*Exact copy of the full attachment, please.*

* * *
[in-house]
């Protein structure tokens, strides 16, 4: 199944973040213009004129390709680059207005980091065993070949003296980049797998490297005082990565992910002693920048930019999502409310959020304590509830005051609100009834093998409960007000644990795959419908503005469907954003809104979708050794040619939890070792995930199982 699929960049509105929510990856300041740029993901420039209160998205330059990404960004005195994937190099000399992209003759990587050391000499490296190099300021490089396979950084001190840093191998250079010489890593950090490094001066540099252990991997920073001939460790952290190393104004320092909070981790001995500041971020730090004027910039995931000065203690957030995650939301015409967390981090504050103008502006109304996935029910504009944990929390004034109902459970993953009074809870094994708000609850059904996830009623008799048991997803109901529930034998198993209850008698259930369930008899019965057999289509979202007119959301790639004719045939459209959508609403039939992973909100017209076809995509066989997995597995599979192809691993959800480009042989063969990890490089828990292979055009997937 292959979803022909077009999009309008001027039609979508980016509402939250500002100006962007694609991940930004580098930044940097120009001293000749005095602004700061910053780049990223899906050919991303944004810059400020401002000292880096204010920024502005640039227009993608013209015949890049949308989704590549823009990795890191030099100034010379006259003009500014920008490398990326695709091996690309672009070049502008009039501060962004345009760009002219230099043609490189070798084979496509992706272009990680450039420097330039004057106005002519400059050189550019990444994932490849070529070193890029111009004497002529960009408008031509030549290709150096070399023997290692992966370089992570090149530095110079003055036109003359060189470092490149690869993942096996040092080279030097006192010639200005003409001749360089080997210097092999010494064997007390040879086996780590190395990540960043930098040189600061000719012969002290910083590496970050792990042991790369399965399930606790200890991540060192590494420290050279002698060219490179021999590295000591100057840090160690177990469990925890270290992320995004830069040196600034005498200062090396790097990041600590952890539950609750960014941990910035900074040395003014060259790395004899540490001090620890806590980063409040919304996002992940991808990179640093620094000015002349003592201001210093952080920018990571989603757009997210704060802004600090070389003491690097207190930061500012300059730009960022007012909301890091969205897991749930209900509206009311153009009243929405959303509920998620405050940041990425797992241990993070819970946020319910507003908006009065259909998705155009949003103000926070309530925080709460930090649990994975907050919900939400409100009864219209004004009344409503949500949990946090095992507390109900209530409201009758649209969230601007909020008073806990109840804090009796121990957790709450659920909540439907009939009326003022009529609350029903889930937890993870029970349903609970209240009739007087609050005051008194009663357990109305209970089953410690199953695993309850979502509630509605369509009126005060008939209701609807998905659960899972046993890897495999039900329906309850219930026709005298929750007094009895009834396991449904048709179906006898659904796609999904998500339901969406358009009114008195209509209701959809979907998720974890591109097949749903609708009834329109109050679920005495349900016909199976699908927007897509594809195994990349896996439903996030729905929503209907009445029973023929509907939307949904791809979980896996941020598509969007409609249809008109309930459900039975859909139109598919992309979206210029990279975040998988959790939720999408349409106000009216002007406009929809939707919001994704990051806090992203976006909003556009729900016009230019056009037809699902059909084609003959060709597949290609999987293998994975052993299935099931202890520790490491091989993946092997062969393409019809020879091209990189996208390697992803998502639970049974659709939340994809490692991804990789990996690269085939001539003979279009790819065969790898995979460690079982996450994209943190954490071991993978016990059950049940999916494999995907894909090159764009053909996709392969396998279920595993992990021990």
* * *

[in-house]
């Protein structure tokens, strides 16, 4: 199944973040213009004129390709680059207005980091065993070949003296980049797998490297005082990565992910002693920048930019999502409310959020304590509830005051609100009834093998409960007000644990795959419908503005469907954003809104979708050794040619939890070792995930199982 699929960049509105929510990856300041740029993901420039209160998205330059990404960004005195994937190099000399992209003759990587050391000499490296190099300021490089396979950084001190840093191998250079010489890593950090490094001066540099252990991997920073001939460790952290190393104004320092909070981790001995500041971020730090004027910039995931000065203690957030995650939301015409967390981090504050103008502006109304996935029910504009944990929390004034109902459970993953009074809870094994708000609850059904996830009623008799048991997803109901529930034998198993209850008698259930369930008899019965057999289509979202007119959301790639004719045939459209959508609403039939992973909100017209076809995509066989997995597995599979192809691993959800480009042989063969990890490089828990292979055009997937 292959979803022909077009999009309008001027039609979508980016509402939250500002100006962007694609991940930004580098930044940097120009001293000749005095602004700061910053780049990223899906050919991303944004810059400020401002000292880096204010920024502005640039227009993608013209015949890049949308989704590549823009990795890191030099100034010379006259003009500014920008490398990326695709091996690309672009070049502008009039501060962004345009760009002219230099043609490189070798084979496509992706272009990680450039420097330039004057106005002519400059050189550019990444994932490849070529070193890029111009004497002529960009408008031509030549290709150096070399023997290692992966370089992570090149530095110079003055036109003359060189470092490149690869993942096996040092080279030097006192010639200005003409001749360089080997210097092999010494064997007390040879086996780590190395990540960043930098040189600061000719012969002290910083590496970050792990042991790369399965399930606790200890991540060192590494420290050279002698060219490179021999590295000591100057840090160690177990469990925890270290992320995004830069040196600034005498200062090396790097990041600590952890539950609750960014941990910035900074040395003014060259790395004899540490001090620890806590980063409040919304996002992940991808990179640093620094000015002349003592201001210093952080920018990571989603757009997210704060802004600090070389003491690097207190930061500012300059730009960022007012909301890091969205897991749930209900509206009311153009009243929405959303509920998620405050940041990425797992241990993070819970946020319910507003908006009065259909998705155009949003103000926070309530925080709460930090649990994975907050919900939400409100009864219209004004009344409503949500949990946090095992507390109900209530409201009758649209969230601007909020008073806990109840804090009796121990957790709450659920909540439907009939009326003022009529609350029903889930937890993870029970349903609970209240009739007087609050005051008194009663357990109305209970089953410690199953695993309850979502509630509605369509009126005060008939209701609807998905659960899972046993890897495999039900329906309850219930026709005298929750007094009895009834396991449904048709179906006898659904796609999904998500339901969406358009009114008195209509209701959809979907998720974890591109097949749903609708009834329109109050679920005495349900016909199976699908927007897509594809195994990349896996439903996030729905929503209907009445029973023929509907939307949904791809979980896996941020598509969007409609249809008109309930459900039975859909139109598919992309979206210029990279975040998988959790939720999408349409106000009216002007406009929809939707919001994704990051806090992203976006909003556009729900016009230019056009037809699902059909084609003959060709597949290609999987293998994975052993299935099931202890520790490491091989993946092997062969393409019809020879091209990189996208390697992803998502639970049974659709939340994809490692991804990789990996690269085939001539003979279009790819065969790898995979460690079982996450994209943190954490071991993978016990059950049940999916494999995907894909090159764009053909996709392969396998279920595993992990021990």